Giorgia Meloni, the prime minister of Italy, is preparing to reveal her ambitious strategy for Italy’s involvement in Africa. Her goal is to establish Italy as a leader in European collaboration with Africa, with the aim of reducing illegal immigration.
The proposed Mattei plan, named after Enrico Mattei, the founder of Eni oil company, will be unveiled in Rome on Monday to various leaders from Africa and Europe, including Ursula von der Leyen, the president of the European Commission.
In October 2022, shortly after her far-right government was inaugurated, Meloni revealed her Africa strategy. The primary objective of the plan was to establish Italy as a leading energy hub in light of Europe’s efforts to reduce its dependence on Russian gas.
While specific information about the plan’s overall extent is currently limited, a preliminary order that was approved in November proposes that Italy adopt a “non-predatory” approach to assisting African nations in various areas such as education, healthcare, exports, and infrastructure.
One of Meloni’s main goals is to assist African economies in thriving, with a condition of reducing the number of migrants coming from Africa. However, she has yet to fulfill this promise made during her election campaign.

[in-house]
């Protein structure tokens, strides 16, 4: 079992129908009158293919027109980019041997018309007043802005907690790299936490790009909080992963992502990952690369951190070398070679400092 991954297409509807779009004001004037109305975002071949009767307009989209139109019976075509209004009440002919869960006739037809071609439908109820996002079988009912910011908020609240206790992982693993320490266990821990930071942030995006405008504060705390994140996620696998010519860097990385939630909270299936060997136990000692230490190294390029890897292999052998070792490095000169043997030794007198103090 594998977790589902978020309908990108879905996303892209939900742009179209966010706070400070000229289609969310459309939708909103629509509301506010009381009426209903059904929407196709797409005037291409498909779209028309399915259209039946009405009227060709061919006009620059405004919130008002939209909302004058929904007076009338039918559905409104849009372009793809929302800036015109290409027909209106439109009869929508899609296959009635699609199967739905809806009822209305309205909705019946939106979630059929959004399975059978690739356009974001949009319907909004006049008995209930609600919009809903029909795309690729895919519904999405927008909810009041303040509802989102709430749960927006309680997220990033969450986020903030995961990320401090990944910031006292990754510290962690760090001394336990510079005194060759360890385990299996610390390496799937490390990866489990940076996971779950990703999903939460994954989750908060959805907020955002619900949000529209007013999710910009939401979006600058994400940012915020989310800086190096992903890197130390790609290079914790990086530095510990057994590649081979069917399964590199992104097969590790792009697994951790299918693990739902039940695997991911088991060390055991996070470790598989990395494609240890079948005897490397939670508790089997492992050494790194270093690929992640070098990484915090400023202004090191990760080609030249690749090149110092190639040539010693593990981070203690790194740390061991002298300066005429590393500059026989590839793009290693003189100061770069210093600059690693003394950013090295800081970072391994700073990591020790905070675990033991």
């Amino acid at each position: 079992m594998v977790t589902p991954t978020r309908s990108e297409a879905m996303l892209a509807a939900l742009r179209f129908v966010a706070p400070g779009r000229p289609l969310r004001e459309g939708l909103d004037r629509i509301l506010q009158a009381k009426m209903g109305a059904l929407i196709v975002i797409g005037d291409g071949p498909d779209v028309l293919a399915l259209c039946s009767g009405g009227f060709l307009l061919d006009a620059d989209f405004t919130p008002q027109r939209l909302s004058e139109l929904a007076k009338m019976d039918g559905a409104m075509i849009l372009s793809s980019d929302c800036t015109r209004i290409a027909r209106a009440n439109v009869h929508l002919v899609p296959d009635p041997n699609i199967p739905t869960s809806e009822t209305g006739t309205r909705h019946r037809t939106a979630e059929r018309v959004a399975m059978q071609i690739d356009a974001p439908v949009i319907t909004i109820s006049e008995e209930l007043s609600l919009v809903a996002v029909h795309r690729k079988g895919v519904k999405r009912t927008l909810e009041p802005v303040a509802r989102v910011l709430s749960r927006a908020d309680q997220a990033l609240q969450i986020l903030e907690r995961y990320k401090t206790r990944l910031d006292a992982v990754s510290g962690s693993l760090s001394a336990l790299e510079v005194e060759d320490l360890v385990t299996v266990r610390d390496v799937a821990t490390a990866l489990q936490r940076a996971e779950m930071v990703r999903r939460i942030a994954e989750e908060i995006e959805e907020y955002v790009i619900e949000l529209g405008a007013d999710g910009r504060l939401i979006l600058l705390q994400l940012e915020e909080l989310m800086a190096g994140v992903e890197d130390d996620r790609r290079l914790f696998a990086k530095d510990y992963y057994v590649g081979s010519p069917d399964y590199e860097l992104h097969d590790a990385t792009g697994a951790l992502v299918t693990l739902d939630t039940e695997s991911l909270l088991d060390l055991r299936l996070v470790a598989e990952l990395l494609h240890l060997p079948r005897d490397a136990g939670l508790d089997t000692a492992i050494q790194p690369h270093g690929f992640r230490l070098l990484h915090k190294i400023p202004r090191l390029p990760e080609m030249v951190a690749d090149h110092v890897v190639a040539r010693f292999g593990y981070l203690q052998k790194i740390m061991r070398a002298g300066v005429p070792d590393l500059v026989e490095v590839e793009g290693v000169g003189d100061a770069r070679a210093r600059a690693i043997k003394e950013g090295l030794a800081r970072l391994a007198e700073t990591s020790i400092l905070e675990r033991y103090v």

The significance of the plan is so great to Meloni that her office will be responsible for implementing it. She went as far as organizing the summit at the Palazzo Madama, where the Italian senate is located, which was met with criticism by opposition parties who accused her of “taking over” the building.
“I fail to understand the issue,” stated Lucio Malan, the senate’s main enforcer, in an interview with the Guardian. “It’s simply a matter of reputation and will not hinder the senate’s operations in any manner. The fact that such a significant occasion is being held in the senate, a historic palace adorned with art and rich in heritage, will leave a favorable impression of Italy.”
According to Malan, Italy has always considered the African continent to be strategically significant. He noted that Tunisia is closer to Sicily than Rome is, emphasizing the importance of the region. The plan is also intended to strengthen Italy’s influence in a continent where other countries, such as Russia and Turkey, have already established a strong presence.
The summit will be joined by leaders from 23 African countries and organizations, such as Moussa Faki, the head of the African Union Commission. In November, Meloni fell for a prank call from two Russian comedians who convinced her that she was speaking to Faki.
According to Francesco Galietti, the creator of Policy Sonar, a political consulting firm in Rome, Meloni has been working on arranging this summit for a considerable amount of time. She is promoting it as a significant strategy, which has garnered a lot of interest. However, there is still uncertainty surrounding the participants, the funding, and the nature of the summit – whether it will focus solely on diplomacy and soft power or involve more significant actions.